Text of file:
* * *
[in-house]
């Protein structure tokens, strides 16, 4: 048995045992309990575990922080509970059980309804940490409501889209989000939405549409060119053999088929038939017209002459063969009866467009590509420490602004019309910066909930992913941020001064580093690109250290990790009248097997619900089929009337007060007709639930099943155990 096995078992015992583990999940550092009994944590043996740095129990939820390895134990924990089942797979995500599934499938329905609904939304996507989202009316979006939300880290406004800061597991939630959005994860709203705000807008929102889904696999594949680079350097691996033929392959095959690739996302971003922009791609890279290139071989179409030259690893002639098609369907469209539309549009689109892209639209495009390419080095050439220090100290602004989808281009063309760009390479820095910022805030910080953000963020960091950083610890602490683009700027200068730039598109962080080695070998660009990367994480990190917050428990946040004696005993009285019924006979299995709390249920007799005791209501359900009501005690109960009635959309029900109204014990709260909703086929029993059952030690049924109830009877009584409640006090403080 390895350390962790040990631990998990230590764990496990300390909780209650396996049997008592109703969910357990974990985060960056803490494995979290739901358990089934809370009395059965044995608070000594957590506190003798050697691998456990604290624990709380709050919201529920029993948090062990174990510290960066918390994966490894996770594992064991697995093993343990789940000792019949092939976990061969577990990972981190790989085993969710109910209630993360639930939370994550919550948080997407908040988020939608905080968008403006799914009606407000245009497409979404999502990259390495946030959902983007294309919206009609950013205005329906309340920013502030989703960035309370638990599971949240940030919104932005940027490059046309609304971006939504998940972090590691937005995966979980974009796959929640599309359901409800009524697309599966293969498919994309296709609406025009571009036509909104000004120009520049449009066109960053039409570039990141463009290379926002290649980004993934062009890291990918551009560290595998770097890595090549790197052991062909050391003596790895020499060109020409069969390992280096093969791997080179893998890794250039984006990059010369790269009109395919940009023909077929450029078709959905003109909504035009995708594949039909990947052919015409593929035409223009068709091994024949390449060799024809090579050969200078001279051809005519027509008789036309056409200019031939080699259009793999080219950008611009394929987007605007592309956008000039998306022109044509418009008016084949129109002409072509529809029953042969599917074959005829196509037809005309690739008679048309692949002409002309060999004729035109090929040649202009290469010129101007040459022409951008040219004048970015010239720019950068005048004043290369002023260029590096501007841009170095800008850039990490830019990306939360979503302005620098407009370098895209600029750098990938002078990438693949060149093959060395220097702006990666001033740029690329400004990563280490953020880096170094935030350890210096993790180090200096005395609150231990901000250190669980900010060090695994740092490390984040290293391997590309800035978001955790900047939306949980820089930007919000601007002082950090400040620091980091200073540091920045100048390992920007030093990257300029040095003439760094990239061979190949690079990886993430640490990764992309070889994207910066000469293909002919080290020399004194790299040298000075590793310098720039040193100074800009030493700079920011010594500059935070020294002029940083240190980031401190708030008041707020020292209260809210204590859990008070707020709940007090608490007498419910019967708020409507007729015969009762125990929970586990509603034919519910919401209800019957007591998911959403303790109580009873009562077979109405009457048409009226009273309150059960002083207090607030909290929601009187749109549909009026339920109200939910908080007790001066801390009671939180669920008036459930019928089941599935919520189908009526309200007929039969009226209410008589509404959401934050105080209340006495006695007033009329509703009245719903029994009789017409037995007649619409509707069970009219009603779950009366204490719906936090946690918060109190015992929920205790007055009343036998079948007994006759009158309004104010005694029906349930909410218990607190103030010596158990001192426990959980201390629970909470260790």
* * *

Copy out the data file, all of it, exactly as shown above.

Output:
[in-house]
């Protein structure tokens, strides 16, 4: 048995045992309990575990922080509970059980309804940490409501889209989000939405549409060119053999088929038939017209002459063969009866467009590509420490602004019309910066909930992913941020001064580093690109250290990790009248097997619900089929009337007060007709639930099943155990 096995078992015992583990999940550092009994944590043996740095129990939820390895134990924990089942797979995500599934499938329905609904939304996507989202009316979006939300880290406004800061597991939630959005994860709203705000807008929102889904696999594949680079350097691996033929392959095959690739996302971003922009791609890279290139071989179409030259690893002639098609369907469209539309549009689109892209639209495009390419080095050439220090100290602004989808281009063309760009390479820095910022805030910080953000963020960091950083610890602490683009700027200068730039598109962080080695070998660009990367994480990190917050428990946040004696005993009285019924006979299995709390249920007799005791209501359900009501005690109960009635959309029900109204014990709260909703086929029993059952030690049924109830009877009584409640006090403080 390895350390962790040990631990998990230590764990496990300390909780209650396996049997008592109703969910357990974990985060960056803490494995979290739901358990089934809370009395059965044995608070000594957590506190003798050697691998456990604290624990709380709050919201529920029993948090062990174990510290960066918390994966490894996770594992064991697995093993343990789940000792019949092939976990061969577990990972981190790989085993969710109910209630993360639930939370994550919550948080997407908040988020939608905080968008403006799914009606407000245009497409979404999502990259390495946030959902983007294309919206009609950013205005329906309340920013502030989703960035309370638990599971949240940030919104932005940027490059046309609304971006939504998940972090590691937005995966979980974009796959929640599309359901409800009524697309599966293969498919994309296709609406025009571009036509909104000004120009520049449009066109960053039409570039990141463009290379926002290649980004993934062009890291990918551009560290595998770097890595090549790197052991062909050391003596790895020499060109020409069969390992280096093969791997080179893998890794250039984006990059010369790269009109395919940009023909077929450029078709959905003109909504035009995708594949039909990947052919015409593929035409223009068709091994024949390449060799024809090579050969200078001279051809005519027509008789036309056409200019031939080699259009793999080219950008611009394929987007605007592309956008000039998306022109044509418009008016084949129109002409072509529809029953042969599917074959005829196509037809005309690739008679048309692949002409002309060999004729035109090929040649202009290469010129101007040459022409951008040219004048970015010239720019950068005048004043290369002023260029590096501007841009170095800008850039990490830019990306939360979503302005620098407009370098895209600029750098990938002078990438693949060149093959060395220097702006990666001033740029690329400004990563280490953020880096170094935030350890210096993790180090200096005395609150231990901000250190669980900010060090695994740092490390984040290293391997590309800035978001955790900047939306949980820089930007919000601007002082950090400040620091980091200073540091920045100048390992920007030093990257300029040095003439760094990239061979190949690079990886993430640490990764992309070889994207910066000469293909002919080290020399004194790299040298000075590793310098720039040193100074800009030493700079920011010594500059935070020294002029940083240190980031401190708030008041707020020292209260809210204590859990008070707020709940007090608490007498419910019967708020409507007729015969009762125990929970586990509603034919519910919401209800019957007591998911959403303790109580009873009562077979109405009457048409009226009273309150059960002083207090607030909290929601009187749109549909009026339920109200939910908080007790001066801390009671939180669920008036459930019928089941599935919520189908009526309200007929039969009226209410008589509404959401934050105080209340006495006695007033009329509703009245719903029994009789017409037995007649619409509707069970009219009603779950009366204490719906936090946690918060109190015992929920205790007055009343036998079948007994006759009158309004104010005694029906349930909410218990607190103030010596158990001192426990959980201390629970909470260790």